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What customers should know about AT&T's massive data breach

What to know about AT&T's massive data breach
What to know about AT&T's massive data breach 02:13

Millions of current and former AT&T customers learned over the weekend that hackers have likely stolen their personal information and are sharing it on the dark web

AT&T on Saturday said it doesn't know if the massive data breach "originated from AT&T or one of its vendors," but that it has "launched a robust investigation" into what caused the incident. The data breach is the latest cyberattack AT&T has experienced since a leak in January 2023, that affected nine million users. By contrast, Saturday's much larger breach impacts 73 million current and former AT&T account holders. AT&T has seen several data breaches over the years that range in size and impact. 

The data breach prompted an Ohio man to file a class-action lawsuit against AT&T, accusing the telecommunications giant of negligence and breach of contract. Lawyers representing Alex Petroski of Summit County, Ohio, argued that the cyberattack could have been avoided and that AT&T's security failed to protect customer data. 

Until more details of AT&T's investigation arise, here's what customers should know about the most recent data breach.

How many people were impacted by the AT&T data breach?

AT&T said the breach on Saturday affected about 7.6 million current and 65.4 million former AT&T customers. 

What type of information was taken from AT&T?

AT&T said Saturday that a dataset found on the dark web contains information such as Social Security and passcodes. Unlike passwords, passcodes are numerical PINS that are typically four digits long. Full names, email addresses, mailing addresses, phone numbers, dates of birth and AT&T account numbers may have also been compromised, the company said. The impacted data is from 2019 or earlier and does not appear to include financial information or call history, it added.

Was my information affected by the AT&T data breach?

Consumers impacted by this breach should be receiving an email or letter directly from AT&T about the incident. The email notices began going out on Saturday, an AT&T spokesperson confirmed.

What has AT&T done so far to help customers?

Beyond notifying customers, AT&T said that it had already reset the passcodes of current users. The company also said it would pay for credit-monitoring services where applicable.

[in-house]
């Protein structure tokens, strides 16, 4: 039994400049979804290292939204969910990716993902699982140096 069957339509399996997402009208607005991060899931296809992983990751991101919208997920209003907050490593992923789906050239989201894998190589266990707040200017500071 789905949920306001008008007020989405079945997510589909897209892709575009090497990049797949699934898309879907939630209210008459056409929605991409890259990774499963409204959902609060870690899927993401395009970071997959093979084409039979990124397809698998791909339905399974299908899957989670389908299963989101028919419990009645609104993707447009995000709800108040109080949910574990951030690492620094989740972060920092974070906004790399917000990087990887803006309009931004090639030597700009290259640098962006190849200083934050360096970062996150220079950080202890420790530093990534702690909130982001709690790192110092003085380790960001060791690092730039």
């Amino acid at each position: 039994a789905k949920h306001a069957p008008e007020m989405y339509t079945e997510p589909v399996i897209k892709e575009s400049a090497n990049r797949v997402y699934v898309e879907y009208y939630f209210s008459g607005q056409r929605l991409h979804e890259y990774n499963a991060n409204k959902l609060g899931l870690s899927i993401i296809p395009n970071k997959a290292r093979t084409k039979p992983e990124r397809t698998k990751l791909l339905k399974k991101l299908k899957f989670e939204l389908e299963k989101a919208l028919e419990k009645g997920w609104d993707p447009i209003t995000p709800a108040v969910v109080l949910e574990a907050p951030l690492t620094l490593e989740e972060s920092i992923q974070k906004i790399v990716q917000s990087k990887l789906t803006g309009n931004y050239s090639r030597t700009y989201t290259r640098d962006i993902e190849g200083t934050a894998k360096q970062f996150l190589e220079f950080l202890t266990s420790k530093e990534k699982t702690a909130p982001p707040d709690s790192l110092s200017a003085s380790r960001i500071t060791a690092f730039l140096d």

What's the latest with AT&T's investigation into the breach?

AT&T hasn't disclosed details about its investigation into the data breach, but it is likely to be time-consuming and costly, according to Kevin Powers, the founding director of the Master of Science in Cybersecurity Policy and Governance Programs at Boston College.

The company will most likely bring in outside computer forensics specialists who will work with its on-site IT staff to determine exactly when and how the hackers got into the customer account information system, Powers said. But identifying the hackers' path of entry will be a big challenge for such a large company.

"You don't know where it came in from," Powers told CBS MoneyWatch, referring to the source of the breach. "It potentially could be from a customer or it could have been done from one of their outside contractors or someone else along their supply chain."

In addition, AT&T will have to scrub any malware out of the software that runs its customer account system, while also keeping the system running for customers who weren't impacted, he said. All these steps will have to be shared with lawyers, the outside consultants, and likely officials from the Federal Trade Commission. 

What's the best way to protect my personal information? 

Start by freezing your credit reports at all three major agencies — Equifax, Experian and TransUnion. Then sign up for 24x7 credit monitoring and enable two-factor authentication on your AT&T account, said WalletHub CEO Odysseas Papadimitriou, a former senior director at Capital One.

If you receive a notice about a breach, it's a good idea to change your password and monitor your account activity for any suspicious transactions. The Federal Trade Commission offers free credit freezes and fraud alerts that consumers can set up to help protect themselves from identity theft and other malicious activity.

—The Associated Press contributed to this report.

Editor's Note: A reference to credit agency Experian has been corrected.

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